For two centuries, the castrati were the darlings of the operatic stage. They enjoyed the adulation of European society, were patronised by royalty and were the pop stars of their era. How did the phenomenon come about? Why were boys deprived of their manhood to satisfy the eccentric taste of a baroque society that demanded that its heroes should sing with female voices? Entertaining, authoritative, as dazzling as its subject, this comprehensive study looks at every aspect of their lives - from their social origins, rigorous training, brilliant careers and their often lonely and poverty-stricken old age. Farinelli, Carestini, Bernardi...the names still hold the glamour that surrounded them and they live again in the page sof this book, as vibrant, fascinating and enigmatic as ever. Illustrated with rare archive paintings and engravings this is a fitting celebration of the artistry of one of the strangest episodes in operatic history.
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(216mm x 140mm x 16mm)
Souvenir Press Ltd
Publisher: Souvenir Press Ltd
Country of Publication:
US Kirkus Review »
A remarkable topic that, unfortunately, doesn't get the nuanced handling it deserves. In a society in which the outrageous garners maximum media attention, the Baroque-era castrati should be guaranteed to lure readers other than scholars and opera fanatics. What other history can discuss sex, forced genital mutilation, religious hypocrisy, and adultery, all in the name of historical research? Incredibly, Barbier manages to make this intriguing 16th-19th century European phenomenon (which involved the castration of male children before puberty to preserve the purity of their singing voices) boring, even annoying. His style is, on the whole, plodding. Particularly bothersome is his overuse of exclamation marks and his habit of asking questions and then not answering them, this despite the fact that the inquiries often go to the essence of a particular section. The chapter on the almost hysterical appeal some women felt for castrati, for instance, asks: "Was this merely the attraction of a circus phenomenon? Was it the search by the ladies for a love-life without danger? Or the exceptional power of a voice that numbed reason and led to 'the delights of paradise'? The idealisation of a 'supernatural' being who belonged to both sexes without knowing the limits of either?" Intriguing ideas. Barbier's conclusion? "We shall never really understand the intimate motivations of each spectator, man or woman, in their relationships with the castrati." Which is not to say that the book is totally without redeeming features. Barbier (Opera in Paris, 1800-1850: A Lively History, 1995) knows his opera and is fairly thorough in touching all the important bases. As such, the book is a decent overview for people needing the basics. A lesson in how to take a great story and dull it to death. (Kirkus Reviews)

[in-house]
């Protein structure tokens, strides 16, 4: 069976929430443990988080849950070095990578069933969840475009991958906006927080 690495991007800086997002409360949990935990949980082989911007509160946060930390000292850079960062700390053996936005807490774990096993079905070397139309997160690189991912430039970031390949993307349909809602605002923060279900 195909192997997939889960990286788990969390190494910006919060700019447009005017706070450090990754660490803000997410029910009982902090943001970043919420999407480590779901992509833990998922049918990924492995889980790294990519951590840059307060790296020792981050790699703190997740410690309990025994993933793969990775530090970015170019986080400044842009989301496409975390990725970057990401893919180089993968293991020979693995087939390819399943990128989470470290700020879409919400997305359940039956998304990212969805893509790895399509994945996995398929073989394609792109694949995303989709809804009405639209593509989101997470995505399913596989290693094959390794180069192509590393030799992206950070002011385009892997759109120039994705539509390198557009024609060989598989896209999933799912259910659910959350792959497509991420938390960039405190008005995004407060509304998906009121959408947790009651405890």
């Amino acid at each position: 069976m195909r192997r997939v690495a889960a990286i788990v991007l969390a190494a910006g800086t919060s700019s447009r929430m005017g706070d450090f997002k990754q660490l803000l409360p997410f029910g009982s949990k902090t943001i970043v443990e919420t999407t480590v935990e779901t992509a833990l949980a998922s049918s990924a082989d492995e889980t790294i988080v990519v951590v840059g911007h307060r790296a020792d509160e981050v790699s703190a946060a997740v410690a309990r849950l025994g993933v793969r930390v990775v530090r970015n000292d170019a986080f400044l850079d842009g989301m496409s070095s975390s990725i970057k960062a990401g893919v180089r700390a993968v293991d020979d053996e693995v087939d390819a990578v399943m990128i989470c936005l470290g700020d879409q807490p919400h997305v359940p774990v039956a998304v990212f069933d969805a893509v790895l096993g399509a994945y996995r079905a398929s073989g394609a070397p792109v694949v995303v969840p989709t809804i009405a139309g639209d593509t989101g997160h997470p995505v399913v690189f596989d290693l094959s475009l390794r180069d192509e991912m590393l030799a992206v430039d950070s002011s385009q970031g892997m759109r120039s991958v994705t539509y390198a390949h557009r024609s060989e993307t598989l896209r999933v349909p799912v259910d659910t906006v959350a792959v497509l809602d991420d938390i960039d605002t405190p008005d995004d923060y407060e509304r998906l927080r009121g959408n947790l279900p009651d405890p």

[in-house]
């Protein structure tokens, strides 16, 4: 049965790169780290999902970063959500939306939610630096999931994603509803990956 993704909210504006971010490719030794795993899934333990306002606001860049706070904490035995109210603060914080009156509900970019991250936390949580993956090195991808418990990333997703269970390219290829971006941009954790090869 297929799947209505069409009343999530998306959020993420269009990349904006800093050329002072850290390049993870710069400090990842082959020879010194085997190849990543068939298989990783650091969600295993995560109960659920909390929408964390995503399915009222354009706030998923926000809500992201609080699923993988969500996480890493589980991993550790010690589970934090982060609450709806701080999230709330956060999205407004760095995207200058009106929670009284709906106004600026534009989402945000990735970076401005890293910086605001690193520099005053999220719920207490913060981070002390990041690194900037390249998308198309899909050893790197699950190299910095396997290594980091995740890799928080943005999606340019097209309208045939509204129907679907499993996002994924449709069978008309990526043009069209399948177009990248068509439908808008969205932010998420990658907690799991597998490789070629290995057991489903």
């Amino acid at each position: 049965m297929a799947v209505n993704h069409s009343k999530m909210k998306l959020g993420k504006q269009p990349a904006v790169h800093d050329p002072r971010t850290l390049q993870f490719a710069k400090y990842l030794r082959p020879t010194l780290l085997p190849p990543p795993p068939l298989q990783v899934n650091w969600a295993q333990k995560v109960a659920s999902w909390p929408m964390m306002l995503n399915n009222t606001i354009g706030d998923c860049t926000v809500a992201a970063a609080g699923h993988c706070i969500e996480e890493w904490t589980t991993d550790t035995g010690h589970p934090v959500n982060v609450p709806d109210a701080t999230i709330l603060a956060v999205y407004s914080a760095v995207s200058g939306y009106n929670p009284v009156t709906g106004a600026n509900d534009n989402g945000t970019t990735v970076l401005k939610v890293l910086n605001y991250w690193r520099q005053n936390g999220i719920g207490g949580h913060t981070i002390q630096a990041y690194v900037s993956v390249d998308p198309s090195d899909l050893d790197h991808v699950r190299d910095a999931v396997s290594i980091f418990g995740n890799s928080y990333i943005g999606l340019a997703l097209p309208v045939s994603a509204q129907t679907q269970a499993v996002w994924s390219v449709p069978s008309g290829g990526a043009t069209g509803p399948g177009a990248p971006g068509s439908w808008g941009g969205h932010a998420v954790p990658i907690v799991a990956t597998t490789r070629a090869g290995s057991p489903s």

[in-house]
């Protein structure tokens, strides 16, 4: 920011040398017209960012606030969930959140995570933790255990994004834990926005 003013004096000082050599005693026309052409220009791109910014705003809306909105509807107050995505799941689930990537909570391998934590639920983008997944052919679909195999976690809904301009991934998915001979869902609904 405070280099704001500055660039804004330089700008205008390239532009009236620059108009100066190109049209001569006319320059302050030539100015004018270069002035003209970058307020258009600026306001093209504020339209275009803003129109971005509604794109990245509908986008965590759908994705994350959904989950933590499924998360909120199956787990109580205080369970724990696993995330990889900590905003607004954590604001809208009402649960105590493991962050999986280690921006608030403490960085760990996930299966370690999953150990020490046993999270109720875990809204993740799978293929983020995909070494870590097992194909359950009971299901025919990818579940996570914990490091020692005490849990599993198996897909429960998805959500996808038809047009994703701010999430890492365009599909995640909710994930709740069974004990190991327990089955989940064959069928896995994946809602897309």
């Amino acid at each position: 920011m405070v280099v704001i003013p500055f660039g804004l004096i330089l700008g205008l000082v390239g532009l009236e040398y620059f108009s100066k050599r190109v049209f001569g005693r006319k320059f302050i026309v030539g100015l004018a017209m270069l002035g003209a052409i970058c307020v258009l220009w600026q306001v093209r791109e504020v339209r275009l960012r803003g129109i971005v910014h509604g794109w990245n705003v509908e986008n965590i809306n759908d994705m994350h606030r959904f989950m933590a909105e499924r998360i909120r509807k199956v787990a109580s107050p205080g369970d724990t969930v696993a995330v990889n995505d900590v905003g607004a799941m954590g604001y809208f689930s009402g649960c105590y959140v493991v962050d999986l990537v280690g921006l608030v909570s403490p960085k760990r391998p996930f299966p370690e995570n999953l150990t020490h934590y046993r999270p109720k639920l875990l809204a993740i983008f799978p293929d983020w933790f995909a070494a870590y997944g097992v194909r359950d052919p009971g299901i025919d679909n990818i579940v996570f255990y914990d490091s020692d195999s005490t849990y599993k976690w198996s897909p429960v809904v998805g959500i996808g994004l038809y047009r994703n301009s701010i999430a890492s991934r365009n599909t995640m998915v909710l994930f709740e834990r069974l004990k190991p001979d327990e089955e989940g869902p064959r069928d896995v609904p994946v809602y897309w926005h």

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Author Biography - Patrick Barbier
Patrick Barbier is a professor at the West Catholic University in Angers. He lives in Nantes, France.